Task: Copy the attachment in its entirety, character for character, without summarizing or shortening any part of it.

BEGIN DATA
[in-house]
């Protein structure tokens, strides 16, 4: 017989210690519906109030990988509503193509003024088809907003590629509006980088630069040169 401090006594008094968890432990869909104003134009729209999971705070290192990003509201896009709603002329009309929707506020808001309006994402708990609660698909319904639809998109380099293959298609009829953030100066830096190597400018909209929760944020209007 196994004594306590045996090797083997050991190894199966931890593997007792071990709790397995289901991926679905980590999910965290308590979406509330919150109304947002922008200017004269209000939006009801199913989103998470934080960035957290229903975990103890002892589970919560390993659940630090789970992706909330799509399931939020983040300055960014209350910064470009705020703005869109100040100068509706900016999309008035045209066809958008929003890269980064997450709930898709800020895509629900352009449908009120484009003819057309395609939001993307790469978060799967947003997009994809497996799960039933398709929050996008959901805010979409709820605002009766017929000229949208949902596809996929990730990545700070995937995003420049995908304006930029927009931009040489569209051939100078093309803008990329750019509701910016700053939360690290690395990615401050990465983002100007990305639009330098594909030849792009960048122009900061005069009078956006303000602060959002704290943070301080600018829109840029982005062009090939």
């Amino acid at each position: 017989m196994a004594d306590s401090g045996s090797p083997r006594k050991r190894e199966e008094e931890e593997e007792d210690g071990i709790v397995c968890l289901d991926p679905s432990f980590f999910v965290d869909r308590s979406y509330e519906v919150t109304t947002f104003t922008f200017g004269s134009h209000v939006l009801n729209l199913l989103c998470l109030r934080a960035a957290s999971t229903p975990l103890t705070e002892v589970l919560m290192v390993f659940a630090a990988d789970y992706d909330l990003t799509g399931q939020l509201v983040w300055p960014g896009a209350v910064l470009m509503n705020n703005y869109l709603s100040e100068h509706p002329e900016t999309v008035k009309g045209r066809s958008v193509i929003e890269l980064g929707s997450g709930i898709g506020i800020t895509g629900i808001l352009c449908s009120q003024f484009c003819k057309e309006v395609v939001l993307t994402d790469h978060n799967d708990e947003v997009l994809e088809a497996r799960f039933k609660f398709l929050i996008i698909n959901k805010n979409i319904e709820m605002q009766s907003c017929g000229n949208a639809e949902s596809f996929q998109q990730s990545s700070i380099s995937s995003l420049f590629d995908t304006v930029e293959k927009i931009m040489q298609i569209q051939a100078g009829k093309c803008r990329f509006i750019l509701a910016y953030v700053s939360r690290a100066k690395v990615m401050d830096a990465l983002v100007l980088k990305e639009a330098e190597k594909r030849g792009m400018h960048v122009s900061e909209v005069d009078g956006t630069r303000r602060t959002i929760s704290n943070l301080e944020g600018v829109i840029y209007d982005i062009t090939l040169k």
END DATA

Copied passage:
[in-house]
């Protein structure tokens, strides 16, 4: 017989210690519906109030990988509503193509003024088809907003590629509006980088630069040169 401090006594008094968890432990869909104003134009729209999971705070290192990003509201896009709603002329009309929707506020808001309006994402708990609660698909319904639809998109380099293959298609009829953030100066830096190597400018909209929760944020209007 196994004594306590045996090797083997050991190894199966931890593997007792071990709790397995289901991926679905980590999910965290308590979406509330919150109304947002922008200017004269209000939006009801199913989103998470934080960035957290229903975990103890002892589970919560390993659940630090789970992706909330799509399931939020983040300055960014209350910064470009705020703005869109100040100068509706900016999309008035045209066809958008929003890269980064997450709930898709800020895509629900352009449908009120484009003819057309395609939001993307790469978060799967947003997009994809497996799960039933398709929050996008959901805010979409709820605002009766017929000229949208949902596809996929990730990545700070995937995003420049995908304006930029927009931009040489569209051939100078093309803008990329750019509701910016700053939360690290690395990615401050990465983002100007990305639009330098594909030849792009960048122009900061005069009078956006303000602060959002704290943070301080600018829109840029982005062009090939």
């Amino acid at each position: 017989m196994a004594d306590s401090g045996s090797p083997r006594k050991r190894e199966e008094e931890e593997e007792d210690g071990i709790v397995c968890l289901d991926p679905s432990f980590f999910v965290d869909r308590s979406y509330e519906v919150t109304t947002f104003t922008f200017g004269s134009h209000v939006l009801n729209l199913l989103c998470l109030r934080a960035a957290s999971t229903p975990l103890t705070e002892v589970l919560m290192v390993f659940a630090a990988d789970y992706d909330l990003t799509g399931q939020l509201v983040w300055p960014g896009a209350v910064l470009m509503n705020n703005y869109l709603s100040e100068h509706p002329e900016t999309v008035k009309g045209r066809s958008v193509i929003e890269l980064g929707s997450g709930i898709g506020i800020t895509g629900i808001l352009c449908s009120q003024f484009c003819k057309e309006v395609v939001l993307t994402d790469h978060n799967d708990e947003v997009l994809e088809a497996r799960f039933k609660f398709l929050i996008i698909n959901k805010n979409i319904e709820m605002q009766s907003c017929g000229n949208a639809e949902s596809f996929q998109q990730s990545s700070i380099s995937s995003l420049f590629d995908t304006v930029e293959k927009i931009m040489q298609i569209q051939a100078g009829k093309c803008r990329f509006i750019l509701a910016y953030v700053s939360r690290a100066k690395v990615m401050d830096a990465l983002v100007l980088k990305e639009a330098e190597k594909r030849g792009m400018h960048v122009s900061e909209v005069d009078g956006t630069r303000r602060t959002i929760s704290n943070l301080e944020g600018v829109i840029y209007d982005i062009t090939l040169k």